Do you want to learn how to rappel down a rope? Rappelling is the safest way to go down to a lower spot after a climb or into a cave or canyon. Equipment makes the maneuver easier and safer, but you can rappel with or without tools.
The things you will need to rappel down a rope are:
- A rope, long enough to get to a lower safe platform.
- A harness.
- A belay device, such as an ATC or a belay plate or stitch plate.
- A safe anchor at the top.
To belay down a rope, you have to:
- Put a rappel ring at the top of the wall, clipped to the anchor.
- With your harness on, clip a locking carabiner to both front loops of your harness. Read the harness manufacturer´s instructions thoroughly.
- Make the rope go through the belay device and the carabiner attached to you harness.
- Test the anchor by sitting on your harness. Check for twists on the rope and the rappel ring at the anchor.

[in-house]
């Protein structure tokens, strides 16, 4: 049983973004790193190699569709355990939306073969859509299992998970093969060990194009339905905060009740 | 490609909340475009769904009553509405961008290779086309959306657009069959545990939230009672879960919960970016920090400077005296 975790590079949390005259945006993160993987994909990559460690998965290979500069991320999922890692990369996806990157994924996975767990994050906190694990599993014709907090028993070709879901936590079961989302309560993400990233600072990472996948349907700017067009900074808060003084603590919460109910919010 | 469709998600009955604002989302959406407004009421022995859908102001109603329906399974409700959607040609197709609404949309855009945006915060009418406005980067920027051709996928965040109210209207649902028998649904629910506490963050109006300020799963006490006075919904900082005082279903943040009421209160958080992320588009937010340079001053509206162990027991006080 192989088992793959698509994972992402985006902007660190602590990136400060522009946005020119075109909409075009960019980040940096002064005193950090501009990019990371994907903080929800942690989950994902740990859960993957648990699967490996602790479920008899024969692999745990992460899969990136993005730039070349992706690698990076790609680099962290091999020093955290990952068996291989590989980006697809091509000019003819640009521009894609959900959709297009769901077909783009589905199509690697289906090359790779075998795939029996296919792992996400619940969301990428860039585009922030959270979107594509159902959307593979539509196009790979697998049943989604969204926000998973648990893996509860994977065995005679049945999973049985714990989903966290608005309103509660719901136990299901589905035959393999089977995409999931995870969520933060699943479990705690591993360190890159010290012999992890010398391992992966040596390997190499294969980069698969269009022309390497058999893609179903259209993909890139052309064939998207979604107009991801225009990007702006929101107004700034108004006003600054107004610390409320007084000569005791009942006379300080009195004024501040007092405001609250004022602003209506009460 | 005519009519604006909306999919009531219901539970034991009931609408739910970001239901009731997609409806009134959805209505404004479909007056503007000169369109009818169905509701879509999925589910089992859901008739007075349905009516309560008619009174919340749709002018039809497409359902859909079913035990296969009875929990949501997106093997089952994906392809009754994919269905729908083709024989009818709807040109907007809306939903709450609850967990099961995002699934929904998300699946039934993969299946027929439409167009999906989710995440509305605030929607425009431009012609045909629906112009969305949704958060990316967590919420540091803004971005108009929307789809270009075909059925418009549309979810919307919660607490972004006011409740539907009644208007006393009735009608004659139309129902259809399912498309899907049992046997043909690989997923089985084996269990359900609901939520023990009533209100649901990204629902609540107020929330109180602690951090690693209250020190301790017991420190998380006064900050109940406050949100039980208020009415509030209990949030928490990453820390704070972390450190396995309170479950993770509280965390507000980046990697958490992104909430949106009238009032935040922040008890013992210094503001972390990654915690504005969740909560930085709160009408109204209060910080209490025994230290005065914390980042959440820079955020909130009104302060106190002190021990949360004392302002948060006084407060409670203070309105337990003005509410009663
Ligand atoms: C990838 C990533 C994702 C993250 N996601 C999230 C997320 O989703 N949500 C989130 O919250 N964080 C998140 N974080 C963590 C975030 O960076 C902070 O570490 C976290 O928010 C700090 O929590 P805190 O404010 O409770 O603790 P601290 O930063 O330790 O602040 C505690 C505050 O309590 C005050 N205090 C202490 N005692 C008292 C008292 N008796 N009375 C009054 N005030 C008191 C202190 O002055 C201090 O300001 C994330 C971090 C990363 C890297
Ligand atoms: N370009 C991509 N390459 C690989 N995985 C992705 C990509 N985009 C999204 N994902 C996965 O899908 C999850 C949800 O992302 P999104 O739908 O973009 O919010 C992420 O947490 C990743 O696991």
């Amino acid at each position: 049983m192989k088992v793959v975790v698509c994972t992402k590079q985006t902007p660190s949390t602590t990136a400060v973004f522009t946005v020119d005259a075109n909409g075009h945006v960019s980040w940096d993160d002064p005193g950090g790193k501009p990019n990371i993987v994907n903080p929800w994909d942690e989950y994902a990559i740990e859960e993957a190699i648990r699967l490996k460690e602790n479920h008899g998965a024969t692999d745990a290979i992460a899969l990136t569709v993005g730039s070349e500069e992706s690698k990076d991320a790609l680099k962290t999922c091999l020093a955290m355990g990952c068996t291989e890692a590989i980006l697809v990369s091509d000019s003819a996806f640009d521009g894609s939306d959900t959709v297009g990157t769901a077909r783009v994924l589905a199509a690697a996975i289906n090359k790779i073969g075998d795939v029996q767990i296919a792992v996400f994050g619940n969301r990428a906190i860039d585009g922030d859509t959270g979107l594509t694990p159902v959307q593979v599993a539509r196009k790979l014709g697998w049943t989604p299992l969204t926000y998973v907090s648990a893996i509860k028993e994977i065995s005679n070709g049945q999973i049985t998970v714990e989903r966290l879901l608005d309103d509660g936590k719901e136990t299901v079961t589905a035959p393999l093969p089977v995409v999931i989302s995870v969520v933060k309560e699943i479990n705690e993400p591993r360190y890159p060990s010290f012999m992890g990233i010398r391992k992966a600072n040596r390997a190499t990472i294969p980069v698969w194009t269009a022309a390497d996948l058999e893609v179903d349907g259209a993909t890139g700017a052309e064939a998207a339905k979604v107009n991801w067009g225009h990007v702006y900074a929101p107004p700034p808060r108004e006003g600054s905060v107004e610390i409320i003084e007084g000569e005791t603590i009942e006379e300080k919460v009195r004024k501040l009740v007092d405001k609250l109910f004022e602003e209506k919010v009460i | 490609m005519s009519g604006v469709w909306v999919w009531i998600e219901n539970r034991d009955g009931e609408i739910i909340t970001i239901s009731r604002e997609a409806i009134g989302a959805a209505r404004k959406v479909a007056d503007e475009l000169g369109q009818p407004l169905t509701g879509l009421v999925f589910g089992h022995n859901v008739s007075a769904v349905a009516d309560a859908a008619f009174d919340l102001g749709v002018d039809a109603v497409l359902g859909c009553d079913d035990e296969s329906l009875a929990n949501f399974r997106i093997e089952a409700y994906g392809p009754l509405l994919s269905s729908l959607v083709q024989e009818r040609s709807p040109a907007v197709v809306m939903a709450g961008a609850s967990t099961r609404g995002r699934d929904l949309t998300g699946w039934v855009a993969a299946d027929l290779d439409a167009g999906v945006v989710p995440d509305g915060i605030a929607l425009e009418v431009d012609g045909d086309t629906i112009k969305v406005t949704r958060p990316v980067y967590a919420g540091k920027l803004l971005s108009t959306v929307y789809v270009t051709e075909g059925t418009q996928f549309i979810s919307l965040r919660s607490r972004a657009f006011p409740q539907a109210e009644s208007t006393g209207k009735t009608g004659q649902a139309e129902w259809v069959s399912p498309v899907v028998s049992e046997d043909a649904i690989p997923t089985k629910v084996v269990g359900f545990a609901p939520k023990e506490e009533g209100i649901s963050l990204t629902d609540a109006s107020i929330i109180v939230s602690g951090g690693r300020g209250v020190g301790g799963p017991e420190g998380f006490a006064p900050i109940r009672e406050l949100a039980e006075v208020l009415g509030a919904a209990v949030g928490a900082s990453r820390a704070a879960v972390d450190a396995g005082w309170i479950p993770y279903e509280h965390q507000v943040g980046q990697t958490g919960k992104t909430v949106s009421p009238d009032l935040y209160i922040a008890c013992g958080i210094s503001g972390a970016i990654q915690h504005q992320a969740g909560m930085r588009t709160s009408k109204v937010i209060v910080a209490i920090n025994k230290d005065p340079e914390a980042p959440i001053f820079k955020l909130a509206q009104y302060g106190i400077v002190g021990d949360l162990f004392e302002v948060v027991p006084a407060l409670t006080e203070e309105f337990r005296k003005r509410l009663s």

- Choose your descent line, one that has to look clear and straight below the anchor, leading to a safe flat.
- Make the rope go half way trough the rappel ring at the anchor. The middle point of the rope must be right at the anchor.
- Let both rope coils fall down the cliff by your chosen descent line.
- Check that your harness, carabiner and rappel device are placed correctly.
- Walk backwards slowly towards the cliff, keeping some tension on the rope to prevent it from getting stuck in bushes or rocks.
- With the downward rope to your strong hand´s side, put your weak hand in front of you and around the upward rope. This will help you stay stable and with your head straight upward.
- Your strong hand must stay towards your back, making the rope form an acute angle as it goes through the belay device. The wider the angle, the faster the rope will run through the belay device.
- Let yourself go down at a controlled speed, and stay straight in front of the wall, balancing yourself with your weak hand and your feet against the wall.
- The more you practice, the easier it will be to go down faster and break right on time, controlling your speed more accurately.
Remember that all mountain activities involve risks that can be lowered by staying focused and always double-checking your equipment.
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